Wednesday, April 01, 2009

iParticipate - social participation networks

I guess I am a hard wired old curmudgeon. I wonder how many of you also get an overload headache when confronting this brave new social networking environment on the internet (Facebook, Twitter, etc)? I pass on a few points from an enthusiastic bubbly letter to Science Magazine titled "A National Initiative for Social Participation" which proposes an organized research program to study social action networks:
This program would systematically study the emerging phenomena, determine the sources of success or failure, and disseminate best practices. The payoffs are large enough to warrant an intense national effort akin to NASA's space program or the National Institutes of Health.
Some clips from the letter:
Health discussion groups have long been one of the Internet's success stories. Now, clever entrepreneurs are exploring new social participation ideas with projects such as the Web site, where users offer their medical experiences in the hope of learning about treatment outcomes from one another. At the same time, these users are building a remarkable resource for medical research and discovery. Physicians have already discussed 30,000 cases at, where they can offer insights about innovative treatments as well as detect unusual disease patterns. Large corporations also recognize the opportunities and are inviting users to store their medical histories in the Microsoft Health Vault or at Google Health.

Although social networking plays only a small role in national security, community safety could be enormously improved by expanding resident reporting systems, such as, which collects reports of unusual behaviors. These reports provide important clues for civic officials to prevent crimes, control teenage gangs, or simply fix potholes.

The micro-blogging tool Twitter is now rapidly spreading, as users from Orange County fire-fighters to Mumbai police post their 140-character messages about where they are and what they are doing.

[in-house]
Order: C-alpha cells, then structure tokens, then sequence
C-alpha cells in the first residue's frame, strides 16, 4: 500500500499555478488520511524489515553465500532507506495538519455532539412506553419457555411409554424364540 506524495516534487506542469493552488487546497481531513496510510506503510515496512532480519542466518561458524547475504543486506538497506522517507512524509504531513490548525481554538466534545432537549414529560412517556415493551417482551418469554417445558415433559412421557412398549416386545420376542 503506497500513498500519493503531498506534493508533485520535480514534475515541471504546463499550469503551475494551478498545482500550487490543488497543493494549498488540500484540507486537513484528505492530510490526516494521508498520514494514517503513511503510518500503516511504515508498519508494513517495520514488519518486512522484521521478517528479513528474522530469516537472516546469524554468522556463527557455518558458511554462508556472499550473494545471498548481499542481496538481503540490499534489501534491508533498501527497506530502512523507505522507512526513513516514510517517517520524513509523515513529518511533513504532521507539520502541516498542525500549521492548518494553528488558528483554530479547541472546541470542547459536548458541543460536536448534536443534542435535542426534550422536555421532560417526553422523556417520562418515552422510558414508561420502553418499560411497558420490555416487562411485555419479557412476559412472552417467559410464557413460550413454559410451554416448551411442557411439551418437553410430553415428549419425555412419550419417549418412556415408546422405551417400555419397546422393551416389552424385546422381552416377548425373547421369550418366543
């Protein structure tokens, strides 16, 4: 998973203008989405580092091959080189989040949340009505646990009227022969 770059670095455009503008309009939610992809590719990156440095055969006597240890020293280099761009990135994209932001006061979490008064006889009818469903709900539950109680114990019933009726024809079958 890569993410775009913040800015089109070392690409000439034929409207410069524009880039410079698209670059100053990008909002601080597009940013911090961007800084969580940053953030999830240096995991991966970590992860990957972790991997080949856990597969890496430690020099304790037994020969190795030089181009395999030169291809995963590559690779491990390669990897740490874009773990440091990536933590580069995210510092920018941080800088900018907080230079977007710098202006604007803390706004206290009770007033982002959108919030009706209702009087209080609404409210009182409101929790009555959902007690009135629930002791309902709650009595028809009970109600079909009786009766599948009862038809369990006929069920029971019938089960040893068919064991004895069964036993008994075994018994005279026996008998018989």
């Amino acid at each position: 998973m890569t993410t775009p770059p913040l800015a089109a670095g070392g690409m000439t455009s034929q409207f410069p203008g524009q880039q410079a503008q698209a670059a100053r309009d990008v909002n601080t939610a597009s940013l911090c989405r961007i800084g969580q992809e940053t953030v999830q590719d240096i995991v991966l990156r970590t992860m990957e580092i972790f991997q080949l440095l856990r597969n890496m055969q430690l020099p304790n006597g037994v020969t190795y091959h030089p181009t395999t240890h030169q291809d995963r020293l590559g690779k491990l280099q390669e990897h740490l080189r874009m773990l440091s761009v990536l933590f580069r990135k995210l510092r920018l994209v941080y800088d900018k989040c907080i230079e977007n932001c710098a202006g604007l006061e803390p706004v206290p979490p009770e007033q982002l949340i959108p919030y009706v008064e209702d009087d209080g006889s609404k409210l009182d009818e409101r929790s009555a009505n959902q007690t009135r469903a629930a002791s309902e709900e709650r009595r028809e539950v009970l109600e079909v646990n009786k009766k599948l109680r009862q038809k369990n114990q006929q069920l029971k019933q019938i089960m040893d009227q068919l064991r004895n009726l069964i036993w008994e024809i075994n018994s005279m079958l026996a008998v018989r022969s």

The benefits of social media participation are well understood by Obama's staff--during the campaign, they engaged 4 million donors and volunteers. To replicate their success, a National Initiative for Social Participation could stimulate effective collaborations in many professions, restore community social capital, and coordinate national service projects. The challenge is to understand what motivates participants, such as altruism, reputation, or community service. Researchers would have to develop fresh strategies that increased the conversion rates from readers to contributors from the currently typical 100 to 1 to much higher rates. Getting contributors to collaborate for ambitious efforts and to become leaders or mentors are further challenges. Coping with legitimate dangers such as privacy violations, misguided rumors, malicious vandalism, and infrastructure destruction or overload all demand careful planning and testing of potential solutions.

The huge research effort required for a National Initiative for Social Participation would tap the skills of computer scientists to build scalable and reliable systems, interface designers to accommodate diverse user needs, and social scientists to study successes and failures. The risks are substantial, but the payoffs could be enormous.


  1. Say more! What about it gives you a headache?

  2. Thanks for mentioning my Science letter… sorry to give you an overload headache, but what was troubling you. I did indicate concerns about this approach, but it does seem like potentially valuable.

    You can read more at:

    Preece, J. and Shneiderman, B., The Reader-to-Leader Framework: Motivating technology-mediated social participation, AIS Transactions on Human-Computer Interaction 1, 1 (March 2009), 13-32, available at

    We’re organizing to try to promote these ideas with the Obama administration.

  3. Watch Jefferson County (mentioned in the article) has become part of Nation of Neighbors www.nationofneighbors.comThanks,